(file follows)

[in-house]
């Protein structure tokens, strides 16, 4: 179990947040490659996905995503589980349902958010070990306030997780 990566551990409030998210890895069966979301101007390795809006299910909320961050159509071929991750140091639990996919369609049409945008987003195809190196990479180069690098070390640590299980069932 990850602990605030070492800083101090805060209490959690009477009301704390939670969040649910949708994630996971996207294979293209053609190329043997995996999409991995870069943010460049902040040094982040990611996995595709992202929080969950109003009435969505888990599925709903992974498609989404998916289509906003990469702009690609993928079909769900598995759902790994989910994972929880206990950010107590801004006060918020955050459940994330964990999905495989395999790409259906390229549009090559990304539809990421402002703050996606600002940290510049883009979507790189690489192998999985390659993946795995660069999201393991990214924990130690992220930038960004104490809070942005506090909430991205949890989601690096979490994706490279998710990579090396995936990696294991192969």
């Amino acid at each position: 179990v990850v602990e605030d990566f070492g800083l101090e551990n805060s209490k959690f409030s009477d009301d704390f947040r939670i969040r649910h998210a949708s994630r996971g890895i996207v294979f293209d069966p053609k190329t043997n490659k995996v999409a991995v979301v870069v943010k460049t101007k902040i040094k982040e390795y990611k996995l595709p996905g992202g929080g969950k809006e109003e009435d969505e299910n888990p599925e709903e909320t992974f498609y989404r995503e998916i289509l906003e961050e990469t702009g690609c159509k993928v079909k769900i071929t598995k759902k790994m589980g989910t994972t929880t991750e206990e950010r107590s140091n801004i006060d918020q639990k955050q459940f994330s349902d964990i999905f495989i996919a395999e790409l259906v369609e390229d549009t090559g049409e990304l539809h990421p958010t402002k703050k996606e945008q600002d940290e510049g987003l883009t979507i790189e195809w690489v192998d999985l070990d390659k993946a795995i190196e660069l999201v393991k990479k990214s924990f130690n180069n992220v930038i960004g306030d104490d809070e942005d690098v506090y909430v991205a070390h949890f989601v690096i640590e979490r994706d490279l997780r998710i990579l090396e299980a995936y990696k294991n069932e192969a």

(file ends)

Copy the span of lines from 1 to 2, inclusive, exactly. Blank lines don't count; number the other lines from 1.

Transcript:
[in-house]
């Protein structure tokens, strides 16, 4: 179990947040490659996905995503589980349902958010070990306030997780 990566551990409030998210890895069966979301101007390795809006299910909320961050159509071929991750140091639990996919369609049409945008987003195809190196990479180069690098070390640590299980069932 990850602990605030070492800083101090805060209490959690009477009301704390939670969040649910949708994630996971996207294979293209053609190329043997995996999409991995870069943010460049902040040094982040990611996995595709992202929080969950109003009435969505888990599925709903992974498609989404998916289509906003990469702009690609993928079909769900598995759902790994989910994972929880206990950010107590801004006060918020955050459940994330964990999905495989395999790409259906390229549009090559990304539809990421402002703050996606600002940290510049883009979507790189690489192998999985390659993946795995660069999201393991990214924990130690992220930038960004104490809070942005506090909430991205949890989601690096979490994706490279998710990579090396995936990696294991192969």